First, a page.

El Paso Herald from El Paso, Texas on November 22, 1911 · Page 5
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El Paso Herald from El Paso, Texas · Page 5

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El Paso, Texas
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Wednesday, November 22, 1911
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Page 5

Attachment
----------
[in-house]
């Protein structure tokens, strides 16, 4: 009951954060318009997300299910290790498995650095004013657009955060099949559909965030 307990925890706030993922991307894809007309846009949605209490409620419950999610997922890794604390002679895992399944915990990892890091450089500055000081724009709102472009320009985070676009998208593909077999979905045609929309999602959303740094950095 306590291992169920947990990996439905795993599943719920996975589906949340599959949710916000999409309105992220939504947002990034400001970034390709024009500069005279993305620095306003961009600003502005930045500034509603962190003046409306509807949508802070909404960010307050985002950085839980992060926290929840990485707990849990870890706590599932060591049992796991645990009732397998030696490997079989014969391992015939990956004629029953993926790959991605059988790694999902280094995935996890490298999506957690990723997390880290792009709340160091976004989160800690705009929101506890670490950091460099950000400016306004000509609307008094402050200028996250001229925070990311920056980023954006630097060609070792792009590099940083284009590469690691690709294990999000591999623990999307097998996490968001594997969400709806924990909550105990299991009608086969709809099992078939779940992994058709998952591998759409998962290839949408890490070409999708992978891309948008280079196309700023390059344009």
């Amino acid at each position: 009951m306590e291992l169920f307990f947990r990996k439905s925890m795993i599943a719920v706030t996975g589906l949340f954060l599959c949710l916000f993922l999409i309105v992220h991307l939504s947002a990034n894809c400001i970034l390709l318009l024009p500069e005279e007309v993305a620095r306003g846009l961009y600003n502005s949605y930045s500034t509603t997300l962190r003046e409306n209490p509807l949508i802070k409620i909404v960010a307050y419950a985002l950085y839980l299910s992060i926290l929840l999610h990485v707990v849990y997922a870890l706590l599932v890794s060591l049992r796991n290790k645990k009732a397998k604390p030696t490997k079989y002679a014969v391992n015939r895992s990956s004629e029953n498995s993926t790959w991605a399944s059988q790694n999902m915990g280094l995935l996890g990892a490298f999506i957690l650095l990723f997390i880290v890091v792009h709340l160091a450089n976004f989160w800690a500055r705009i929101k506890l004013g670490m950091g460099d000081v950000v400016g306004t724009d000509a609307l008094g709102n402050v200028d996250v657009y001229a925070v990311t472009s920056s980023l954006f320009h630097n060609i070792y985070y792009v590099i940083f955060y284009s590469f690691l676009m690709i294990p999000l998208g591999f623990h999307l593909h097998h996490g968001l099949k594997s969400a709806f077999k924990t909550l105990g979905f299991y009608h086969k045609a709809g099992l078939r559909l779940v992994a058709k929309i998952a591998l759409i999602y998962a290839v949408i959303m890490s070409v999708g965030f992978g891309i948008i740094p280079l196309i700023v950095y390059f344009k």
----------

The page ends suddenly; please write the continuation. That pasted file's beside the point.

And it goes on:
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EL PASO HERALD Wednesday, Noy, 22, 1911 To Prepare ^ V/ < ? 7 hanksgiving Day Dinner Oun ethics in the business world are: To sell the best groceries obtainable; to mark them as low as good groceries will allow; to guarantee every article sold; to cheerfully rectify any mistakes, and to treat each person who enters our store as a guest, extending the same courtesy when looking as when purchasing. We hold the confidence and patronage of thousands of El Paso people, and we want to do the same with you. Won’t you give us an opportunity? We are better prepared to serve you for Thanksgiving than ever before. New Heinz Mince Meat, pound ................... New Citron, pound ................................ New Orange and Lemon Peel, lb.............................. New Shelled Pecans, pound ........................ New Shelled Walnuts, pound ................................ New Shelled Almonds, pound ................................ New Fruit Cake, 6 lb. boxes............ Fruit Cake, boxes .................... Apple Cider, bottle gallon .................. Brazil Nuts, pound .............................. New Walnuts, pound .............................. New Almonds, pound .............................. New Filberts pound .......................... New »Seeded Raisins, 2 packages .................... New Currants, 2 packages .................... New 1 lb. New 15c; New 20c 30c 25c 75c 60c 60c $1 50 30c 60c 25c 25c 25 c 25c 25c 25c PHONE 353 Fancy Imported Figs, pound .................... y • Fancy Imported Layer Raisins, lb .................... Fancy Cranberries, 2 q<ts. for....................... Fancy Celery, 3 bunches for................ Fancy Head Lettuce, 2 'bunches for................. Fancy Green Beans, pound ........................ Fancy Lima Beans, pound .......................... Fancy Cucumbers, each .......................... Fancy Summer ■ Squash, lb................ Fancy Okra, pound ........................ Fancy Rhubarb, pound ........................ Fancy Pumpkins and Hubbard Squasih, l b.................... Fancy Egg Plant, 1 A pound ..................................Awl* Fancy Grapes, basket .............................. Fancy Peaches, basket ............................ Fancy Mexican Strawberries, box.................... 30c 35c 25c ..25c ...15c ..15c 15c 5c 12^c 15c 10c 3c 0c 50& 50c 20c ÄföANBßftNl COFFEE WANTED Furnished and unfurnished houses. We have first- class tenants ready and waiting to rent at once. Austin & mmfi Bell Phones 4350—4351. . , - T-'- v ">•& . ■■ rv^vre:' • . ; - vv- • :v-W • *!• vir -■ \ ^ Æf -------------------------------------------- ï-nui ■'*■■■ ■— . - ---HUNTERS Entra IT« IS Elephant Butte Men Meet Gang That Gave Battle to Officers. Elephant Butte, N. M., Nov. 22.—The hunting- party, composed of Daniel and Benjamin Taylor, Otis MacIntyre, Walter Karcher and Press Armor, has returned to camp from a ten days’ trip in the Black range. Three deer and numerous squirrels were the game secured. While out in camp the party unknowingly entertained the three desperadoes who escaped jail at Deming recently. The desperadoes were mounted and armed with rifles. They remained with the hunters only about 15 minutes, and made some inquiry concerning the lay of the country. One seemed, however, to be quite familiar with the country. These were the three desperadoes A Thanksgiving Sale That Has Made Good New and Greater Values Tomorrow— Clothing Values That Are Simply Marvelous This sale can’t last forever, so if you are going to reap the benefits from it don’t put off your visit another day. Our entire stock of clothing, furnishing goods, hats and shoes go at from 20 percent to 50 percent discount. ( Suits and Overcoats Boy’s Suits and Overcoats $12.50 Suits and Ovencoa/ts in cheviots ajid case ¡meres—neat stylish patterns; speciaj. at.. $15.00 suits and overcoats, guaranteed pure wool—hi:gh grade garments; special .................. $18.50 Suits and Overcoats—rpure wool—-'hand tailored suits for »Sunday or ¡business wear; special.................................................................... $20.00 Suit® and Overcoats in tan, brouwn, gray and blue—new diagonals—and many other pleasing patterns. All $20.00 Suits and Overcoats ......................... $22.50 Suits and Overcoats—handsomely tailored from the newest fabrics; special................ $25.00 Suits and Overcoats-:—splendidly hand tailored garments ■—»elect ¡models; garments you’ll find priced 1 Q O elsewhere at $30.00. Special here.........................V * i/ • v/ $ 10.00 $11.90 . tailored suits $14.80 and blue—new $15.95 $17.95 $4.00 boys suits—splendid fabrics, suit» that will give splendid service; sipeeial ...................... $4.50 suits in cnasimerea, serges and worsted, excellent garments. Sale price . .. .' .................... $5.00 suits—good looking—rperfect fitting; an exceptional value ................................................. $7.00 boys’ suits of pure wool, all tüie newest fabrics. Sale price ................................................... $7.50 suits—the best fitting—best looking garments in El Paso. »Sale price ................ . . . $3.15 $3.39 $3.90 $5.65 $5.90 $30.00 highest grade Suits and Overcoats for...............................$23.90 $32.50 highest grade Suits and Overcoats for...............................$25.90 $35.00 highest grade Suits and Overcoats for...............................$27.90 $37.50 highest grade Suits and Overcoats for...............................$29.90 $40.00 highest grade Suits and \ Overcoats for...............................$31.90 BOYS’ HATS $1.00 Boys’ Hats fox $1.25 Boys’ Hats for $1.50 Boys’ Hats for ..85c . 98c $1.19 BOYS’ UNDERWEAR 50c Dr. Wrighit’s Health Underwear for .............. 50c fleece lined Union Suits for............................. 25c children’s ribbed fleece lined Underwear........ . 39c . .39c . .19c Boy’s Shoes at great Reductions Fiannei Shirts vv..; SCHLOSS BROSCE FINE CLOTHES MAKERS 6AIT1M0RE 6 NEW YORK $1.00 flannel shirts go at .............. 80c $1.25 flannel shirts go at .............. 98c $1.50 flannel shirts go at............ $1.15 $1.75 flannel shirts go at ............ $1.29 $2.00 flannel shirts go at...........$1.49 $2.50 flannel shirts go at ............ $1.90 $3.00 flannel shirts go at............ $2.30 ALL 50c WORK SHIRTS, 3 for $1.00 SHOIIIDBÍ KEPT f P1ÜIIC Bankers’ Association President Says Currency Re*/ form Decentralization ... - who later were met by the posse at the source of the Gila, where a battle occurred, in which one of the outlaws and tw'o of the posse were killed. Considerable excitement was occasioned here when the nev/s of the battle was received. 'Mr. Hall was a w-ell known man. His son, Ed Hall, is the famous roper of New Mexico. A circus arrived in camp over the branch railroad. Two cars carried the equipment and performers. A rock rolled down the hill and struck Tom Williams on the left leg and Inflicted a painful although not serious injury. Mr. Williams was engaged as foreman on derrick No. 5 on the flum«* when the accident occurred. Zenas D. Clark met w'ith an injury from an unusual cause. He was splitting kindling when a piece of wood flew up and struck him on tlie^lip, inflicting a painful wound, in which the camp physician, Dr. J. Dale Graham, put a stitch. Foreman Preusser has been transferred from work on the flume to widening the wagon road which goes under Ash canyon bridge. Only twro derricks are now working on the excavation for they flume, the others having completed the w'ork designated for them. The forms for the engine foundations for the east tower are in place, as well as the anchor bolts, and the pouring of concrete has begun. means more than a fat baby. It means laying the foundation of a strong, sturdy constitution. Fat alone is not enough; there must be bone, muscle, brain and nerves. Scott’s Emulsion is the Acme of perfection for Mother and Child. ALL DRUGGIST* 11-61 El, PASO WOMAN’S TIP OTHER. A PECOS LAWYER, TO WED Pecos, Tex., Nov. 22.—Announcement has been made at Carlsbad, N. M., of the engagement of Miss Mabel Rarey, of that city and Will P. Brady, of Pecos, at present district attorney for this part of Texas. Miss Rarey has for sev- ! eral years past taken considerable part ' in New Mexico social life and -Ah-. Brady, I since coming to Pecos from Austin sev- i eral years ago, has become one of the I best kiiown public men in west Texas. I He is a brother of Mrs. D. T. White, of ! E] Paso. They will be married at St. ! Nicholas church, Carlsbad. November 30.. PECOS. TEX.. MAY START A RAll,ROAD TO MISSOURI Pecos, Tex., Nov. 22.—M. ,T. Healy, promoter of the Denver Rocky Mountain & Gulf railway and the Panhandle, Pecos & Gulf railway, has written parties here that he will be* ready to submit a proposition to Pecos in the next 30 days for the construction of a line of railroad out of this city to- ards Kansas City. A bonus is beiiig offered here for such a line. New Orleans, La., Nov. 22.— If the proposed plan for the reform cf the currency and banking system of the United States be kept nonpartisan, its enactment into law will be an easy accomplishment. And it could be kept a nonpartisan issue, if the 4000 bankers here would work zealously to that end upon their return home. So declared F. O. Watts, president of the American Bankers’ association, in addressing the convention of its members here Tuesday. Mr. Watts strayed, he said, from the beaten path of precedent, to discuss the theme which has been made the keynote of the convention proceedings. “Surely there is no good reason why the question should become a partisan one,” he said. “There is no party principle involved in such a cooperative agency and nothing but prejudice of the extremity for an issue, which certainly does not exist in this day, could cause either of the two great political parties to treat the subject differently from what they should proposals for good health or pure food, or river improvements, or the building of a great canal. “We can show tliat instead of being centralization the proposal is decentralization, the power coming to the central agency for all banks in just such a way as the pow6r is placed in tne chief executive of the nation. The president becomes the composite of American ideas, and when not so there occurs a shifting cf authority. So the •Central Reserve association would always be the composite of the shareholding banks, and, therefore, standins: for the best in our business life. “Undoubtedly those interests which according to the passing speech and hurried composition are designated as ‘Wall Street’ favor the National Reserve association or any plan of monetary reform making for stability and prosperity and relieving the best bankers of New York from the great strain of crop movements, trade expansion and panics. Passing the relatively small number of stock gamblers around New York’s Stock exchange, we find there banks, business houses, industrial and railway corporations vitally interested in every section of the country and who have learned what one aptly expressed during the year in saying that his institution and allied interests ‘make dollars out of the general prosperity of the country where they could make only pennies out of special privilege.’ The real Wall Street prefers prosperity to special privilege, and knows that thev serve themselves most when building' up the commercial, manufacturing, agricultural, transportation and banking interests of the whole country.” Farnsworth’s Report. New York still tops all other states with membership in the American Bankers’ association, according to the repor* of Fred E. Farnsworth, of New York general secretary of the association. Of the 12,072 institutions having membership in the organization, 919, or approximately one in every 13, hails from New York. Pennsylvania comes next with 812 and Illinois is a close third with 799. Fourth place is claimed by California with o 10 hard pressed by Ohio, with f>09 the five states named furnishing- 3549 members or nearly one- third of tho entire enrolment. The annual income of the association Mr. Farnworth’s report proclaimed, w*a 3 $205,726 for ’the past fiscal year. Of this sum. tlie annual dues constitute $199,972 having reached that figure from $127,750 in 1905, and $11,606 in 1875. Mr. Farnsworth touched upon the proposed National Reserve association, declaring that the currency commission “will hold itself in readiness to prosecute a vigorous campaign w'hen the proposed measure shall be framed as a bill and will come before congress.” Warbnr« on Wall Strpot’s DanRfr. Likening Wall street to a ruler sitting upon a keg- of dynamite. Paul M. Warburg, of Kuhn, Eoeb & Co., in an address declared that the National Reserve association would take the monetary system of the country from the control of Wall street interests and give the United States an elastic system such as never enjoyed before. “Wall street, at present is a ruler on a keg of dynamite.” Mr. Warburg said. “and like many an absolute ruler in re- j cent years it find* It more conducive to j safetv and happiness to forego some of its prerogatives, thrust upon New York not by Its own will but as a result of our present laws and conditions, and to turn a money oligarchy into^ a constitutional democratic federation. “The great weakness of American banking, as compared with European banking," he said, “lay in the dangerously large use of stock excnange collateral as the basis for bank loans instead of the use, as in Europe, of commercial paper arising out of the normal day-to-day movement of goods from producers to consumers. “The overflow of money, which in times of ease floods New York, and which in times of need, is withdrawn with such vehemence that it causes violent convulsions is no blessing;, but a source of danger to that city. While our present system makes New' York the undoubted ^monev center and gives to its banks a position of preeminence and predominance, this power is possessed only at the expense of a responsibility whlcb with our present system, in times o'- stress brings mortification.’ The National Reserve association, i£ enacted into law, will take the monetary system of the United States out of Wall street.*’ * Goff OfferN Suggestion. The relation of state banks, saviners banks and trust companies to the National Reserve association plan, was the subject of an address delivered today by F. H. Goff, preident of the Cleveland Trust company, of Cleveland, O. Mr. Goff praised the socalled Aldrich plan and offered suggestions for its extension to include institutions now without the pale of the proposed measure. “The more carefully the plan proposed by senator Aldrich is considered, the more practicable, ingenious and comprehensive it seems,” he said. Strong- Endorse.«» Plan. The effect of the adoption of the so- called Aldrich monetary scheme upon the interest rates, earnings, dividends and taxation of banks—especially of smaller banks—was the» subject of an address by Benjamin Strong, jr., vice president of the Bankers’ Trust company of New York. Mr. Strong predicted that the National Reserve associa- j tion, embraced in the plan, would cure ! such objections to the employment of the credit of country banks for the purpose of making provision for the needs of their customers. He said in part: “The purposes to be accomplished by monetary legislation are stated by senator Aldrich in his letter of January 16 to to be the ‘unification of our banking institutions into one comprehensive system,’ the establishment of a ‘scientific basis for bank note circulation,’ and the ‘creation of a discount market similar to the discount markets in Europe.’ The keystone of the proposed plan is the assembling of a large part of the scattered bank reserves into the custody of the Reserve association, thus making them actively useful. Schurman Endorses Plan. Proposed changes in the tariff and trust laws of the United States, vital as they may be, fade into the background in importance beside the necessity for a sound banking and cur­ rency system, in the opinion of presi- i dent Schurman of Cornell university, j In addressing the association today president Schurman so declared, adding j his endorsement of the National Reserve association plan and offering his cooperation to the association, if it * should be desired or needed, in securing its enactment into law. Reynolds I rffes Reform. “If the proposed National Reserve association plan becomse a law, it will j provide an institution which will be able to extend credit in proportion to • all the reasonable needs of business in this country and at the same time safeguard against the over expansion j of credit.” declared George M. Reynolds, president of the Continental and Commercial National bank of Chicago, j While the proposed plan is not a wide j departure from the present system, he , said, it would correct the present plan’s > weaknesses and furnish the machinery I for the natural ebb and flow of busi- j nes; w'hile it provides for centralizing , the resources of the country, it did not j provide for centralizing the power, j He continued: “In view' of the agitation for cur- | rency legislation which has been going j on during the past three or four years, j or since the panic of 1907, w'hlch I brought the citizens of this country to a realization of the pressing need ] for currency reform, I assume that the ( business public, generally, recognizes j the weaknesses and the deficiencies of our present banking and currency system. “The system Is unscientific, and the fact that'it has served us as well as it j has, and that we have not had more j frequent panics or seasons of severe depression in business, is due very j largely to the growing use of credit in i business transactions in this country” | Chicago banker’s Address. The proposed plan for a na- j tlonal reserve association w'ould | place the banking and currency ; sy'stem of the United States in the front, ranks of those of the I of the First National bank of Chi- j cago, who addressed the convention of | the Aemrican Bankers’ association | here today. “Under the proposed plan,” Mr. Fortran said, “the minds of the local depositors in our banks would be diverted from the small lawful cash reserves they individually maintain. Attention would be directed, rather, to the fact that the banks were affiliated with a central association, maintaining and controling for them their lawful j reserves and standing ready to supply | them with its circulating notes whenever necessary. The plan suggested [ will, therefore, afford our banks the } principal advantages of the branch banking system, without surrendering their individuality of ownership, their interest in loend affairs or the local control of their interest.” An important element of the Reserve association’s strength, he thought, would be Its foreign bills and government securities, which could be increased or diminished according to needs. Another source of strength, which would develop as its business expanded Mr. Forgan said, would be its accumulation of reserve money The Only Thing • 1 ^¿■1 UZZI ------- ■------- : ---If you want good safe milk patronize tlie only dairy that pasteurizes their milk. Pasteurized Milk Is the only milk you can depend upon. El Paso Dairy Co. Office 423 No. Oregon St. gradually finding its way into its vaults. “The demand for its circulating notes will fluctuate with the seasons. When crops are bing moved, the demand for will be at its height. At such the banks will nave to support reserve balances with the Nat- Reserve association, against which they may have currency shipped to them, by rediscounting their available paper. As the business demand for circulating notes declines, they will return to the banks and through them to the branches of the National Reserve association for credit on deposit. Simultaneously will mature the rediscounts on wrhich the increased issue of notes w'as based.” The lawful monpv reserve of the association, he thought, would be but little affected by its domestic business transactions. Both Phones. them times their ional FI XERAL OF DR- WYMAN. Washington, D. C., Nov. 23.—Th« body' of Walter Wyman, surgeon general of the public health and marine hospital service, who died early yesterday, was taken .last night to St. Louis, his birthplace. Funeral service will be held in St. Louis on Friday with interment in Belle Fontaine cemetery. On that day the flags on every station of the public health and marine hospital service throughout the country will be lowrered to half mast. Thanksgiving hats for gentlemen, at Bryan Bros. I.atest. styles in silk and lace scarfs —Kline’s Curio Store. Thanksgiving gloves at Bryan Bros. for gentlemen, Pasteurized milk is safe. I, a dies’ long coats cleaned Wright. Full measure at Southwestern Fuel Co. You Know that Procrastination Is the Thief of Time. Then Why Defer Coming to Sam Gold’s Great Hurry Up Sale ■' !ivÀv: VC 'ÄWstf > i‘\: C • Now in full blast, and supply yourself, as your neighbor has done, at a saving of half? Come now while the stock is full up. Others are doing so, why not you? The sale only lasts fifteen days. SO DON’T PROCRASTINATE 111 SAN ANTONIO STREET, EL PASO, TEXAS